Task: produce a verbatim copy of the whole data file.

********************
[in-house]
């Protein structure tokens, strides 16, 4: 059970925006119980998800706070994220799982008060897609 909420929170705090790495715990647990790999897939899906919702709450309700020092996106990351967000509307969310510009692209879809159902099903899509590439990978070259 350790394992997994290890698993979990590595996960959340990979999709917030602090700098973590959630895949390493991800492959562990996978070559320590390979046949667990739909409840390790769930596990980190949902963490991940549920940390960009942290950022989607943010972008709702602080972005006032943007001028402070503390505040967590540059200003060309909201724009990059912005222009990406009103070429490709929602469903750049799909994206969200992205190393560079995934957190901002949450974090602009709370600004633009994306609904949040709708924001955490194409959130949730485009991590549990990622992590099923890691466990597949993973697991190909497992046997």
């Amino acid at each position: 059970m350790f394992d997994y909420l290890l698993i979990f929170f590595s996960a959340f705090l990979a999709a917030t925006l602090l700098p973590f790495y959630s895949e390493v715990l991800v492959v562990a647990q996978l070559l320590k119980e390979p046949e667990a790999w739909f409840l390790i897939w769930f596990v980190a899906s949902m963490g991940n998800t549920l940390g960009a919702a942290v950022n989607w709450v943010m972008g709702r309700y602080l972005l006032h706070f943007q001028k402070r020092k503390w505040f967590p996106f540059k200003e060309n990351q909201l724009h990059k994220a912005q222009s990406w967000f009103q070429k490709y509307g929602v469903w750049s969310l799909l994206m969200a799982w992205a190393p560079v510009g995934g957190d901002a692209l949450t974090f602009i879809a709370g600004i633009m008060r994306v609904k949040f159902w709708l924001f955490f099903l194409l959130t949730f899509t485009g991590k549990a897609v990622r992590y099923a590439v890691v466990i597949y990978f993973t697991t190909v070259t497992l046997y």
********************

[in-house]
């Protein structure tokens, strides 16, 4: 059970925006119980998800706070994220799982008060897609 909420929170705090790495715990647990790999897939899906919702709450309700020092996106990351967000509307969310510009692209879809159902099903899509590439990978070259 350790394992997994290890698993979990590595996960959340990979999709917030602090700098973590959630895949390493991800492959562990996978070559320590390979046949667990739909409840390790769930596990980190949902963490991940549920940390960009942290950022989607943010972008709702602080972005006032943007001028402070503390505040967590540059200003060309909201724009990059912005222009990406009103070429490709929602469903750049799909994206969200992205190393560079995934957190901002949450974090602009709370600004633009994306609904949040709708924001955490194409959130949730485009991590549990990622992590099923890691466990597949993973697991190909497992046997």
């Amino acid at each position: 059970m350790f394992d997994y909420l290890l698993i979990f929170f590595s996960a959340f705090l990979a999709a917030t925006l602090l700098p973590f790495y959630s895949e390493v715990l991800v492959v562990a647990q996978l070559l320590k119980e390979p046949e667990a790999w739909f409840l390790i897939w769930f596990v980190a899906s949902m963490g991940n998800t549920l940390g960009a919702a942290v950022n989607w709450v943010m972008g709702r309700y602080l972005l006032h706070f943007q001028k402070r020092k503390w505040f967590p996106f540059k200003e060309n990351q909201l724009h990059k994220a912005q222009s990406w967000f009103q070429k490709y509307g929602v469903w750049s969310l799909l994206m969200a799982w992205a190393p560079v510009g995934g957190d901002a692209l949450t974090f602009i879809a709370g600004i633009m008060r994306v609904k949040f159902w709708l924001f955490f099903l194409l959130t949730f899509t485009g991590k549990a897609v990622r992590y099923a590439v890691v466990i597949y990978f993973t697991t190909v070259t497992l046997y």